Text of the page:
Bloom Magazine launched by one of the most famous trend forecasters, Lidewij Edelkoort. This blog posting is an excerpt from Bloom Magazine article “Newer flower Children”. “The flower child is back. The signs are around us: along with the rise of the musical genre known as freak folk and the nature-espousing counterculture that goes with it, we live at a time of defiance by hair. “
Everywhere you look you see dreadlocks, beards, and fantastical moustaches. Hair is being employed as a tool of expression and rebellion, an assertion of values that go counter the status quo.
“Over the past several years we’ve seen a re-awakening of responsibility for the environment, a desire to live simpler lives, a revival of community, an appreciation for the handmade, the small-scale and the humble, all symptoms of an urgent realization that it’s time to seriously confront our more serious habits as a species. It’s if the flower-child ethos took a break for fifty years, re-emerging in a more developed form when the world had reached a new pinnacle of self-destructiveness and was particularly in need of its values”
“The flower-child spirit of our time has become a more savvy beast - updated, re-imagined, but familiar. Could this be the decade where people finally get serious about turning things around?”
Laneways of Oak Bay and Fairfield, Summer 2010.
(Laneways are narrow alleys behind buildings common in British Columbia, Canada.)
Photographs by Victoria (British Columbia, Canada) artist Ali Bosworth.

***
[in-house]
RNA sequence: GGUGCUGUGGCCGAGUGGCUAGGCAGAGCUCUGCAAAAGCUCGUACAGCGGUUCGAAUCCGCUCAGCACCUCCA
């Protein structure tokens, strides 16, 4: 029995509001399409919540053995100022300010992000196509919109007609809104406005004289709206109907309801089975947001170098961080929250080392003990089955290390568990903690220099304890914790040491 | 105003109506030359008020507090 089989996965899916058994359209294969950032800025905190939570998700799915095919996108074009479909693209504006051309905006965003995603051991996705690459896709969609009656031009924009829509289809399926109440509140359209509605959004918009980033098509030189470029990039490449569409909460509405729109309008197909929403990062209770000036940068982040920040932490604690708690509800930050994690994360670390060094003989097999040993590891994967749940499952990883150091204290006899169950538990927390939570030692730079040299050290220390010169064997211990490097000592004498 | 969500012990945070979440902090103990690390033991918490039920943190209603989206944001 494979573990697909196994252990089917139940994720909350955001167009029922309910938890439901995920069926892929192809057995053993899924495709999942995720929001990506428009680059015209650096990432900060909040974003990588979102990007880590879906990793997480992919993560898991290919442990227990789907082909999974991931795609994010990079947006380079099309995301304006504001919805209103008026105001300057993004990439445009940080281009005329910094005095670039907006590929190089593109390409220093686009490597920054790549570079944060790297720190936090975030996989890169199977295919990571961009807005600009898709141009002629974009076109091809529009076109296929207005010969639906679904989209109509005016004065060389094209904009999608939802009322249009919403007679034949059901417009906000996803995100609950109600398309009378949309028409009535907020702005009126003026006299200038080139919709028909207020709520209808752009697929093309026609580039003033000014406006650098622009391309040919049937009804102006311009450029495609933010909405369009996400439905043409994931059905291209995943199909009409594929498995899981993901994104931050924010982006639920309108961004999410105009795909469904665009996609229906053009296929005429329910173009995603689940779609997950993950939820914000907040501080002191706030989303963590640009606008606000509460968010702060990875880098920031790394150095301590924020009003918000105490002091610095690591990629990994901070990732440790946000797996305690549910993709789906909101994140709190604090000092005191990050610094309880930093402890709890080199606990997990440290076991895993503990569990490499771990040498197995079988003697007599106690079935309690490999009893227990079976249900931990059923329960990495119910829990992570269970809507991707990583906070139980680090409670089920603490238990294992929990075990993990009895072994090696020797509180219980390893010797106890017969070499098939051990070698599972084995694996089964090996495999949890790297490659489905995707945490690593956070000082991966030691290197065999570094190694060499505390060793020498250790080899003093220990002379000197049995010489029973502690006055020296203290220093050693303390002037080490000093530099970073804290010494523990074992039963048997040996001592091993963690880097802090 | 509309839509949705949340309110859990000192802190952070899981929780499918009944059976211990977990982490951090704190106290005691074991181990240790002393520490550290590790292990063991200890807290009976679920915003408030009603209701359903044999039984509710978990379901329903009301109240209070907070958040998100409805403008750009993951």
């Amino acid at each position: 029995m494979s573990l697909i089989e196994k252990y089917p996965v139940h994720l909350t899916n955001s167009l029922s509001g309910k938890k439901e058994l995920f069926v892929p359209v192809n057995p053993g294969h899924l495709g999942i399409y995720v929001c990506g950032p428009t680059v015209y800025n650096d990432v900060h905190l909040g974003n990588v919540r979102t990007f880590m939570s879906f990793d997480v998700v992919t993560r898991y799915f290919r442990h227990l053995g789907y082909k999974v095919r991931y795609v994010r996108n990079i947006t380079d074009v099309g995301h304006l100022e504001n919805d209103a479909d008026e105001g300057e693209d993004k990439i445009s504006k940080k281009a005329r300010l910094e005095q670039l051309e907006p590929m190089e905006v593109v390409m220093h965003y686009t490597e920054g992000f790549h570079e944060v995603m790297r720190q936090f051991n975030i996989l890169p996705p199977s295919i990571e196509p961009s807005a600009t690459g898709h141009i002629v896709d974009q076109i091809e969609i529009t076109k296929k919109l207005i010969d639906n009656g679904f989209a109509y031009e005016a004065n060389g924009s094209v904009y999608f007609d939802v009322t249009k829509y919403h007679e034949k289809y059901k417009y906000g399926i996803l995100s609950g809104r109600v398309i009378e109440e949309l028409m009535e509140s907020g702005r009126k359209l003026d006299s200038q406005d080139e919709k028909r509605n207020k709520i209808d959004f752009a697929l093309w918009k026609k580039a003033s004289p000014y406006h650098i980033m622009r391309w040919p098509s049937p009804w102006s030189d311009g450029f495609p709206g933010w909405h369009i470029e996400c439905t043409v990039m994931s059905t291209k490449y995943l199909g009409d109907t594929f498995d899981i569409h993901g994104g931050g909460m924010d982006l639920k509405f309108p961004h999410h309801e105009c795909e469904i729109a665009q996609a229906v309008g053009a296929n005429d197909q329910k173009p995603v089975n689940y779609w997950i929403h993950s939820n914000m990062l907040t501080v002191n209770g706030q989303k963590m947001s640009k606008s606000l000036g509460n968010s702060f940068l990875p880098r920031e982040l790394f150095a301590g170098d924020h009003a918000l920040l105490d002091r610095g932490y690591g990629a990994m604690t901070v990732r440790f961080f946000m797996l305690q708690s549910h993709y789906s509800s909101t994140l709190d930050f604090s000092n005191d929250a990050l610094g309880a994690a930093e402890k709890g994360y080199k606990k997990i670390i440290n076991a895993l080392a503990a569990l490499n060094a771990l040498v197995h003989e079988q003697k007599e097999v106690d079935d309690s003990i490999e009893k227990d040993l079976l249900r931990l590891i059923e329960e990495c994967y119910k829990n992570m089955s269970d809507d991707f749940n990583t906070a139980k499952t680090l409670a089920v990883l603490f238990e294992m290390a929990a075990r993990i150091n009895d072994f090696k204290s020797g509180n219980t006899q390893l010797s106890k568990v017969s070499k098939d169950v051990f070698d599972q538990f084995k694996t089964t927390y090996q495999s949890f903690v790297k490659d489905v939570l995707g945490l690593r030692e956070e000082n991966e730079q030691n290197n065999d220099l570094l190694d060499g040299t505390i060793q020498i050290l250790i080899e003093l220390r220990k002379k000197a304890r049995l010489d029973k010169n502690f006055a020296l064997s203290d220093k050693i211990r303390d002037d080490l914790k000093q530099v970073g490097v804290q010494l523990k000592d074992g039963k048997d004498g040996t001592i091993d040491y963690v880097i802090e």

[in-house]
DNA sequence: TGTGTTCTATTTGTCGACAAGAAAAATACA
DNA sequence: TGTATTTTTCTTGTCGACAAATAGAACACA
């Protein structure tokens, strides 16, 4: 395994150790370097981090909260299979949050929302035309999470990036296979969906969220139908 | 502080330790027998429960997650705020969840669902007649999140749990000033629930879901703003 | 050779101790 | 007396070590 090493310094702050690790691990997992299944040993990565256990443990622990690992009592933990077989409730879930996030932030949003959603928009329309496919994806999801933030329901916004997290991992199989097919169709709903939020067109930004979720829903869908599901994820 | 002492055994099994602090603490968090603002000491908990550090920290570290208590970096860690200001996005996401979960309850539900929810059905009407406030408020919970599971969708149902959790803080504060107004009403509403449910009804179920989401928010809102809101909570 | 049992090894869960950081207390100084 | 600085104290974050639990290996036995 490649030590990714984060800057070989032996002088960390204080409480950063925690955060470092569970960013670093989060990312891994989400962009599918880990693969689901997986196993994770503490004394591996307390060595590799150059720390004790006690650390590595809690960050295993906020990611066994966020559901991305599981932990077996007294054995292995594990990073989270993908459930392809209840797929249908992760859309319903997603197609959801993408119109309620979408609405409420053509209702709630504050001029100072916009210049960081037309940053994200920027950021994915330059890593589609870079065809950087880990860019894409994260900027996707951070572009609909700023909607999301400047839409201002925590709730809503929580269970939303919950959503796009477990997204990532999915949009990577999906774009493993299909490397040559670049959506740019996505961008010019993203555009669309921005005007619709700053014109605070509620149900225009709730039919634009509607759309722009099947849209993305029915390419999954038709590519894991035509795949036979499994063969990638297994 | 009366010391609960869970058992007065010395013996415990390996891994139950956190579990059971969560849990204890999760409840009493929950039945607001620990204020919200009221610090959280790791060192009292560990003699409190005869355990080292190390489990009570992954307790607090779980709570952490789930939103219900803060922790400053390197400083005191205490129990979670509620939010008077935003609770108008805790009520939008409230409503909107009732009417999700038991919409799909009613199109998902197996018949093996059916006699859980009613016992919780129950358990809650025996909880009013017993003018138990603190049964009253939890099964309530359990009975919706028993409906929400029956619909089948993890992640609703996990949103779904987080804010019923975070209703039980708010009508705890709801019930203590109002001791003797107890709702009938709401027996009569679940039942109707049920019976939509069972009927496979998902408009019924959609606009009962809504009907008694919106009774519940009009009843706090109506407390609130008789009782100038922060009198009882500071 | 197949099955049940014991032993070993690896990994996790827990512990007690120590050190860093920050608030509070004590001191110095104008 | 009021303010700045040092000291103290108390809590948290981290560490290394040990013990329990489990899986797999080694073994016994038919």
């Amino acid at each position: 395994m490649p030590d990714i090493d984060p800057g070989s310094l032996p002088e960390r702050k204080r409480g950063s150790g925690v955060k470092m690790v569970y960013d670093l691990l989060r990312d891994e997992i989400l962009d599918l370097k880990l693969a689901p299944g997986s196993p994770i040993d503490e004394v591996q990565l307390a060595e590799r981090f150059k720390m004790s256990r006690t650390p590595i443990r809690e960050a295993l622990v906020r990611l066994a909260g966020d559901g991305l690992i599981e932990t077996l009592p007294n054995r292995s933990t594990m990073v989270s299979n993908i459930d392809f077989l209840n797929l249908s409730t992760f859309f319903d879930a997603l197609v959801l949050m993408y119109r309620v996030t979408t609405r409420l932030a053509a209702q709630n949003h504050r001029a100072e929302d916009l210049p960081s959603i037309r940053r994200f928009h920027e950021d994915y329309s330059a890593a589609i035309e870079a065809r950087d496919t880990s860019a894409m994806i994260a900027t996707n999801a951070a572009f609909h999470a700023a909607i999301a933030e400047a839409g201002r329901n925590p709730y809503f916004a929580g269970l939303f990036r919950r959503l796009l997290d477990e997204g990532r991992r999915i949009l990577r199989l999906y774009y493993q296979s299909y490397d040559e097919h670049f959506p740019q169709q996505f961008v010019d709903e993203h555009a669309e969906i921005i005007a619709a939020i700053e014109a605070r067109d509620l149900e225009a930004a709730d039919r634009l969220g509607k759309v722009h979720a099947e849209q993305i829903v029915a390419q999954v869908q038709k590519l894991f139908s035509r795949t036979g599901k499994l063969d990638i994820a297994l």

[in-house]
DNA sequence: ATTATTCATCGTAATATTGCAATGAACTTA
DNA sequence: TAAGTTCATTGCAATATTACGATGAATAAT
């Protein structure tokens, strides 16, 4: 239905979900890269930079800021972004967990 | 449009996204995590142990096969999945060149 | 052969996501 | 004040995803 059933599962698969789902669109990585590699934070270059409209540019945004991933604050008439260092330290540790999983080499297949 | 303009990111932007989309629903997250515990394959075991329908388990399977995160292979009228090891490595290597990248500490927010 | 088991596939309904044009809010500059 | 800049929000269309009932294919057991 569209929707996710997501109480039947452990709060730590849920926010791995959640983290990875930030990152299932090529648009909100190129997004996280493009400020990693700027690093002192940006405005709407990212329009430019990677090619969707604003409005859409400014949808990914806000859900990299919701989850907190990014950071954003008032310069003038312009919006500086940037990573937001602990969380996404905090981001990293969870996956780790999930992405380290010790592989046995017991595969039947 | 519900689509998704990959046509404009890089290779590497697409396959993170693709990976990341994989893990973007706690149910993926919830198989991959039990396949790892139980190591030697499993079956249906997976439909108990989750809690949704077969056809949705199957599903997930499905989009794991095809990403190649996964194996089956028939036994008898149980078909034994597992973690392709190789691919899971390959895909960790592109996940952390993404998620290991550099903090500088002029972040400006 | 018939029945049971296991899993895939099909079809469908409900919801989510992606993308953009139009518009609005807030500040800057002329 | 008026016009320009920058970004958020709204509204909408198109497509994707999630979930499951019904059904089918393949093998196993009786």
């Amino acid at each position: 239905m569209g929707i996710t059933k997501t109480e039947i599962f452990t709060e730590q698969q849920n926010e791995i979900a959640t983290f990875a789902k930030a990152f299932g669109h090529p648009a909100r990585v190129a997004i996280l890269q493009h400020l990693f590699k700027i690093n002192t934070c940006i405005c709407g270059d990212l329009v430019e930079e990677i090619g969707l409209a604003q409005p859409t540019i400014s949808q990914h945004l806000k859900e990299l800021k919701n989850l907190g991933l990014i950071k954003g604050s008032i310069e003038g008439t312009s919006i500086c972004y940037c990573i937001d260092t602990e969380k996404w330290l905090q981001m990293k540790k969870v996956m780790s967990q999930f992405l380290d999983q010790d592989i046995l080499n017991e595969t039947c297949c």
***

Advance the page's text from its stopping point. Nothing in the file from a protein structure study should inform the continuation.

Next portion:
Above: DIY wooden toy car
Above: DIY scarecrow
Above: DIY sleds
Above: DIY bird feeder
Above: DIY stool
Above: DIY bench
Great way to save space and reuse/store old magazines:
Above: Rhododendrons blooming everywhere.
Above: Blueberries. Not yet ripened
Carless days. Catching a train from New York City, Penn Station to Sloatsburg then hiking to Harriman State Park(Upstate New York)more →
Fresh poppy seeds - delicious! Beautiful photography by Inmost Light
Above: Inmost Light
Avoska, translated as “just in case” is a Russian net bag. Avoska collapses to fit inside your fist and expands to hold 12 grapefruits. It is easy to wash and boxes edges do not rip it’s threads. Best of all, it prevents plastic bags from gathering in your kitchen corner or the world’s landfills. With the popularization of plastic bags after the 90’s (after the fall of Soviet Union) avoska bags gradually went into disuse in Russia.
Above: Russia 1959. People carrying avoska bags. Photo: Carl Mydans.
Contemporary Russian folklore: Once upon a time in Russia there lived a simple little net bag - Avoska. Everyone loved her. People took her with them everywhere - to the store, farmers market and even birthdays. But then….plastic bags came and people forgot about Avoska. To see what happens next watch this really adorable 3 minute film on Youtube: http://www.youtube.com/avoska
Above: Boy hugging avoska bag from short “Avoska” film (See above)
Read blog dedicated to Avoski: http://avoski.livejournal.com/more →
Thirty five leaves silhouettes can be found on http://forestry.about.com
Rainbow Gatherings are temporary intentional communities usually held in outdoor settings, and espousing and practicing ideals of peace, love, harmony, freedom and community, as a consciously expressed alternative to mainstream popular culture, consumerism, capitalism and mass media…Rainbow Gatherings are an expression of a Utopian impulse, combined with bohemianism, hipster and hippie culture, with roots clearly traceable to the 1960’s counterculture. Mainstream society is commonly referred to and viewed as “Babylon”, connoting the participants’ widely held belief that modern lifestyles and systems of government are unhealthy, unsustainable, exploitative and out of harmony with the natural systems of the planet….The first Rainbow Gathering, a four-day event in Colorado in July 1972, was organized by youth counterculture “tribes” based in Northern California and the Pacific Northwest. - wiki